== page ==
Anyways, Disney better market this right. The previews must make you say "I want to see that!" Trailers must mention Brad Bird's achievements if it's a PG-rated film. If it's PG-13, they might have to omit any references to Bird's Pixar films since Disney avoided mentioning Finding Nemo and WALL-E in the John Carter trailers, because, you know... A lot of people still look down on animation. Or, it could work because I notice a lot of people really love Brad Bird. To the point where they wanted him to direct Episode VII! I don't ever hear that same love directed at Pete Docter or Andrew Stanton or any other animation directors, really. Sadly, a lot of animation directors seem to be relatively unknown. Bird is a borderline household name like Spielberg and Lucas.

If the film flops, it won't be because it's original or risky. It'll be because Disney did something wrong: Either the marketing was bad or the budget was ridiculously high, or maybe the film was just bad. Maybe it'll be the filmmakers fault, but I highly doubt it since Brad Bird shouldn't ever really be doubted.

Into The Woods - I think this one has holiday hit written all over. To explain, it's the kind of film that opens small, gets a boatload of buzz and climbs it way up the charts at the box office. Again, Disney needs to do things right. By that, I mean not spend too much on it and also market it correctly! Again, it could be a big big hit if they do things right.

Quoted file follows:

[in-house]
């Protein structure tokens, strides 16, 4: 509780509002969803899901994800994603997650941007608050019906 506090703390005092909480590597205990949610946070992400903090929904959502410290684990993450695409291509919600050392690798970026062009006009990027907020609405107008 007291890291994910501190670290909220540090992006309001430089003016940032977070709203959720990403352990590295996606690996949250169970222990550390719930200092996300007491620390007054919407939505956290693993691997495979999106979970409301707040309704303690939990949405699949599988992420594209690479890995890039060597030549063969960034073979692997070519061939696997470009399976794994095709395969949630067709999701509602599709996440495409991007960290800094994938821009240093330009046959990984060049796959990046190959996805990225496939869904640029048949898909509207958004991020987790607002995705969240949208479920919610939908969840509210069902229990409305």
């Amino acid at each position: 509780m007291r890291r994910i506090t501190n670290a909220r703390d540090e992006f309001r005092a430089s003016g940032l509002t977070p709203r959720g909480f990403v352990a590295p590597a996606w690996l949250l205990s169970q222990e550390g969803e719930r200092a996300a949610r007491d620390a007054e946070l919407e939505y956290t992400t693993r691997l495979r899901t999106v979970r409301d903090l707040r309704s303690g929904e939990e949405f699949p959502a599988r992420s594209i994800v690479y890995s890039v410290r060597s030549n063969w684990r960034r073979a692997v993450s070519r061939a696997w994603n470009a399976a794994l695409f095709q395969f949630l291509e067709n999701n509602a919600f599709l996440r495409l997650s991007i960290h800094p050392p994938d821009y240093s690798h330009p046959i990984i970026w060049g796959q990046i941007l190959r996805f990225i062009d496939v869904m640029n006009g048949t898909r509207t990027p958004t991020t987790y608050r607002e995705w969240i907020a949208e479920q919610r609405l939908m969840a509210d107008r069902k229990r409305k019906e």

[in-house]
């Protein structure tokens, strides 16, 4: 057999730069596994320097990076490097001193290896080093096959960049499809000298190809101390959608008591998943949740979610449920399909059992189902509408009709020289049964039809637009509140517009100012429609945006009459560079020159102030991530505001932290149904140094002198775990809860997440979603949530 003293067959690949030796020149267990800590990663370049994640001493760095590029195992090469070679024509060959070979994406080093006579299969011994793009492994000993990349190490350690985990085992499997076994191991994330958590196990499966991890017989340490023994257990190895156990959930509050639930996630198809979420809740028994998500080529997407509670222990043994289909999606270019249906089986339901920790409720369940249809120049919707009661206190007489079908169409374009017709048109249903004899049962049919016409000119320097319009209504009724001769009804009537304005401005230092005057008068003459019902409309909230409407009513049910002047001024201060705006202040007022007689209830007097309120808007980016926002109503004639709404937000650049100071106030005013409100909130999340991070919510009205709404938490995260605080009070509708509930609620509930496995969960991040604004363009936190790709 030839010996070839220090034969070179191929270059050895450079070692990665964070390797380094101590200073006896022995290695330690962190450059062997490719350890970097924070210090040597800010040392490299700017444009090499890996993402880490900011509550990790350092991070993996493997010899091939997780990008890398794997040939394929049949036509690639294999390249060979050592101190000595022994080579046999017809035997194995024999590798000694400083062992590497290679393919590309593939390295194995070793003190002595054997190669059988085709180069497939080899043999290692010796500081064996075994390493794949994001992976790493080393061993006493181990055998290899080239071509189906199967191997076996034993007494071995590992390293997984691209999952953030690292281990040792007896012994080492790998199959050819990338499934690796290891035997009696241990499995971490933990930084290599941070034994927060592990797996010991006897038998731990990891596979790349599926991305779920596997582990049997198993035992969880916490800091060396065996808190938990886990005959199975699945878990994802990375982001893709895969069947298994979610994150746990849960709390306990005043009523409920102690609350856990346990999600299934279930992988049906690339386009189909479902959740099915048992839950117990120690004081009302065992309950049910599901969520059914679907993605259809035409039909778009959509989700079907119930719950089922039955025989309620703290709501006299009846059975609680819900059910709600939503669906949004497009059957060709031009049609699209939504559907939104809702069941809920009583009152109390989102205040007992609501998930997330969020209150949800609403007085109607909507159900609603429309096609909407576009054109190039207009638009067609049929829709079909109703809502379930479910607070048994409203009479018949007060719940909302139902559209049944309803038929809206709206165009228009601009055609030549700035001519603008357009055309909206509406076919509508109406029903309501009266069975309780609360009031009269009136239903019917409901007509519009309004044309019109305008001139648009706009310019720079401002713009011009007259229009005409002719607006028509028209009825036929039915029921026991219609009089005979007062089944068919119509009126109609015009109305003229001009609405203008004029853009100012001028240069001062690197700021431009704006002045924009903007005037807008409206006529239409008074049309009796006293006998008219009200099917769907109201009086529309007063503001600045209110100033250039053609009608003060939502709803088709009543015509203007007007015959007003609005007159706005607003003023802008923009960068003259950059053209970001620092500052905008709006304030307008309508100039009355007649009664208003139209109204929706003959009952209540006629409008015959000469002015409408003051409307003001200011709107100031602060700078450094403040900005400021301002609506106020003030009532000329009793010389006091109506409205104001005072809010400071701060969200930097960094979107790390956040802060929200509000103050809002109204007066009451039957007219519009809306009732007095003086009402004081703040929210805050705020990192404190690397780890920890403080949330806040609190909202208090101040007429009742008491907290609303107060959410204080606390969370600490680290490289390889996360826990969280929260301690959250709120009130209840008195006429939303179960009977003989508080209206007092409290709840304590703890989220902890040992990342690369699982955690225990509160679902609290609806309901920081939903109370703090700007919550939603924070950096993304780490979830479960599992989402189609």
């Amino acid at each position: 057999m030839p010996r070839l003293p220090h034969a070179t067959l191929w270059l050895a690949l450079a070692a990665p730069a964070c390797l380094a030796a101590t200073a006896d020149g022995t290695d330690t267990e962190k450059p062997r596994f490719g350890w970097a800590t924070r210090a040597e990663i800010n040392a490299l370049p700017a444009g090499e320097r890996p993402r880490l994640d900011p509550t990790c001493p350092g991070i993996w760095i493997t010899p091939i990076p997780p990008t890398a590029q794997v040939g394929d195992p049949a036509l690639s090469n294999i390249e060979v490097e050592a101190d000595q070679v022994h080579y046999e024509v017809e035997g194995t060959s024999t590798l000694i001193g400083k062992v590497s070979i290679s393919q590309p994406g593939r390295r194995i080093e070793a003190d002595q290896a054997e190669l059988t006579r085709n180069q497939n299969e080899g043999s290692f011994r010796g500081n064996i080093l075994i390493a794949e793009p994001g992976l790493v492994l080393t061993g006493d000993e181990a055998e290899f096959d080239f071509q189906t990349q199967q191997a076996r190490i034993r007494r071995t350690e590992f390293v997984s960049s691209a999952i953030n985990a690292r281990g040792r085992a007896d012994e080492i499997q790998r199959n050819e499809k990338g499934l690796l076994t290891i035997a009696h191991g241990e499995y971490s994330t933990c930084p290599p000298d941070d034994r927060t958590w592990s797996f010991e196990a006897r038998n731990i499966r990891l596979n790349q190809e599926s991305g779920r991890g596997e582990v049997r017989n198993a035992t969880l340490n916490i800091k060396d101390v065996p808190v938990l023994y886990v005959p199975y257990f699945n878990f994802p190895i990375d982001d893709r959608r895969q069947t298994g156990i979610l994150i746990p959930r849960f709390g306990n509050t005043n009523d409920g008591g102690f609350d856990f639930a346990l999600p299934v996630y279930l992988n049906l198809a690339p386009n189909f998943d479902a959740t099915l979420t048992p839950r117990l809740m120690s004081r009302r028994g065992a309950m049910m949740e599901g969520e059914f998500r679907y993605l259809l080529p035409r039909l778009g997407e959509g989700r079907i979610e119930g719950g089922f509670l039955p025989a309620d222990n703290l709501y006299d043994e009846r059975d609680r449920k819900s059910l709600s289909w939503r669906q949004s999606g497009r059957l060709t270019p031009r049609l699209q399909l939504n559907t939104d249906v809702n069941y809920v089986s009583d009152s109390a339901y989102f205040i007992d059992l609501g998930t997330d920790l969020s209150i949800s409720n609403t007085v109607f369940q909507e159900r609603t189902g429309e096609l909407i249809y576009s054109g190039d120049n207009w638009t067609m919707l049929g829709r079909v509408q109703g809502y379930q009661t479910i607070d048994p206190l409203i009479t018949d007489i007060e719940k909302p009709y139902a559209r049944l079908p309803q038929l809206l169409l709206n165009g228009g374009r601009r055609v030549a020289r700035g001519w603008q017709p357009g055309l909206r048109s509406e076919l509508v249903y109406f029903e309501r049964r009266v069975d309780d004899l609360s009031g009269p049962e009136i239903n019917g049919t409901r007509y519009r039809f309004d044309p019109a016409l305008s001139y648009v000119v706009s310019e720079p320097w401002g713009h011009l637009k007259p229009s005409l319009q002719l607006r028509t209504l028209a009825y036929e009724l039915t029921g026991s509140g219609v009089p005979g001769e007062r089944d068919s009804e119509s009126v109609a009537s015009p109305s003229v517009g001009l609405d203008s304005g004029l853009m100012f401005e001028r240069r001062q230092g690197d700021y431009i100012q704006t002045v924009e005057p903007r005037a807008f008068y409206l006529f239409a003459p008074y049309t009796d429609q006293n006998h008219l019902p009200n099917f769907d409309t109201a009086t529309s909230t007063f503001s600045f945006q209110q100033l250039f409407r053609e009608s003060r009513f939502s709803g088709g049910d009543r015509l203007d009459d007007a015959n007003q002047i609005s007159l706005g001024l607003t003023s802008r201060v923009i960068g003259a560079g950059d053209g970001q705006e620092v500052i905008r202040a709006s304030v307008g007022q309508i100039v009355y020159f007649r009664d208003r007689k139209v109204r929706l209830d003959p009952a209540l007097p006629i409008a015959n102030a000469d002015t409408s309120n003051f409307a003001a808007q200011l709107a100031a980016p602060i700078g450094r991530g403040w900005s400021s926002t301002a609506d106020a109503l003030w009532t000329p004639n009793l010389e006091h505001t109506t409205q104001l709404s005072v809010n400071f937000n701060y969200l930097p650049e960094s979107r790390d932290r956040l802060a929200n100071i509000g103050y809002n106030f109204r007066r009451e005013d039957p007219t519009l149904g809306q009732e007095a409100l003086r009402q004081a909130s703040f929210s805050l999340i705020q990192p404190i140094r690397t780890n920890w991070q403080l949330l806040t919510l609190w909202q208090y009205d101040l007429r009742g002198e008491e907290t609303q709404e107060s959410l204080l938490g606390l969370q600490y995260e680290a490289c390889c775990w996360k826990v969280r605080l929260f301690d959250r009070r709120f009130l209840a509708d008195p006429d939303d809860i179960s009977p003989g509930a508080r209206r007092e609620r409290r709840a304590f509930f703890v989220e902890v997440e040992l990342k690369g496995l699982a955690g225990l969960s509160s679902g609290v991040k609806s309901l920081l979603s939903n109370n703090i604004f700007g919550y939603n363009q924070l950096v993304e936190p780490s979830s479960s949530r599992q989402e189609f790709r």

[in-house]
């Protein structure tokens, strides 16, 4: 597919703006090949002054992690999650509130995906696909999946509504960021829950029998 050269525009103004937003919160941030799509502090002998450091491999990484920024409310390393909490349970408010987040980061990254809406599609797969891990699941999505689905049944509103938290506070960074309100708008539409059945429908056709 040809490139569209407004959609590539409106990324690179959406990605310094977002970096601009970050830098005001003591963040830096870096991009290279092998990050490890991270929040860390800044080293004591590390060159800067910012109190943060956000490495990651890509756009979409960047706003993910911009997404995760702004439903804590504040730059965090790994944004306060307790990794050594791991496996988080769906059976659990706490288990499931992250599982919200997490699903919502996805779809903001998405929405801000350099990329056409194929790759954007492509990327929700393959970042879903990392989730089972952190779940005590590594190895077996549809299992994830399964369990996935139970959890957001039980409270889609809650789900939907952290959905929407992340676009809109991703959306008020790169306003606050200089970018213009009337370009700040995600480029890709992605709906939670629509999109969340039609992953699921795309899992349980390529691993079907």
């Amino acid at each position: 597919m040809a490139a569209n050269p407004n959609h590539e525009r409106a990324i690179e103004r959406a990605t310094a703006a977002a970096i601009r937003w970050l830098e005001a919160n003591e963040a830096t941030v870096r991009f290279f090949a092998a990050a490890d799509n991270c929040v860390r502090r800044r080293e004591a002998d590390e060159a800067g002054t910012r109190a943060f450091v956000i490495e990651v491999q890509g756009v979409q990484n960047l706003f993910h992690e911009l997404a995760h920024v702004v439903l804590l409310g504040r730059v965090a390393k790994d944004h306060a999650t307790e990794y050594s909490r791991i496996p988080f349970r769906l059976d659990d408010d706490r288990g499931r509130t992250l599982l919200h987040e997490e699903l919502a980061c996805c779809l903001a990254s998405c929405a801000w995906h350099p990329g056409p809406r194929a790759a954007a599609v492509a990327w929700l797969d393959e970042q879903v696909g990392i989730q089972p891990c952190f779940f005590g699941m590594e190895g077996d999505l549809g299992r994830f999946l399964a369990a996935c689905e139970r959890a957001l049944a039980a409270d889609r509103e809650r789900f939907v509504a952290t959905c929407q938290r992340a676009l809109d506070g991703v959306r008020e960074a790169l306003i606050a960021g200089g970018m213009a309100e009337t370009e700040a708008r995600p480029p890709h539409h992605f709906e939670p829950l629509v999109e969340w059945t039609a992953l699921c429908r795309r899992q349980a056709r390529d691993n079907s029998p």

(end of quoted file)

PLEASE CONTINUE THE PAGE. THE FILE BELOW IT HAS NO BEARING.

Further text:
See where I'm going with this? This applies to all other future tentpoles that aren't based on anything they did before. Disney ultimately has to do it right: No super-high budgets, marketing that makes the films look like they're worth seeing (i.e. films that'll easily make $50 million over the weekend), and better handling of the films. Oh, and good quality films because word of mouth speaks volumes.

Pixar, Walt Disney Animation Studios, Marvel and Lucasfilm shouldn't be the only things keeping the company afloat. Rehashes of things they've done before (that scene from Ratatouille immediately comes to mind) shouldn't be the only things keeping Disney's live action studio afloat. Walt Disney ventured into live action filmmaking for a reason. Disney needs to get their act together and do their live action film division justice!


  1. Ditto on Tomorrowland! Brad Bird should be enough...but I really hope they market the hell out of it, because a Brad Bird directed film should, and needs to do well.

    I hope Disney doesn't stick to a formula when it comes to live action, and don't think they should drop that division altogether. Maleficent, though...oh brother.

  2. I see The Lone Ranger as a love it, or hate it movie, you should see it to have your own opinion about it, I, for one thought it was good. Though there were some violent parts in the first half, the second half was definitely Disney-ish (at least for me).

    Also, why do companies have to blame the movies, instead of admitting that they screwed up the marketing?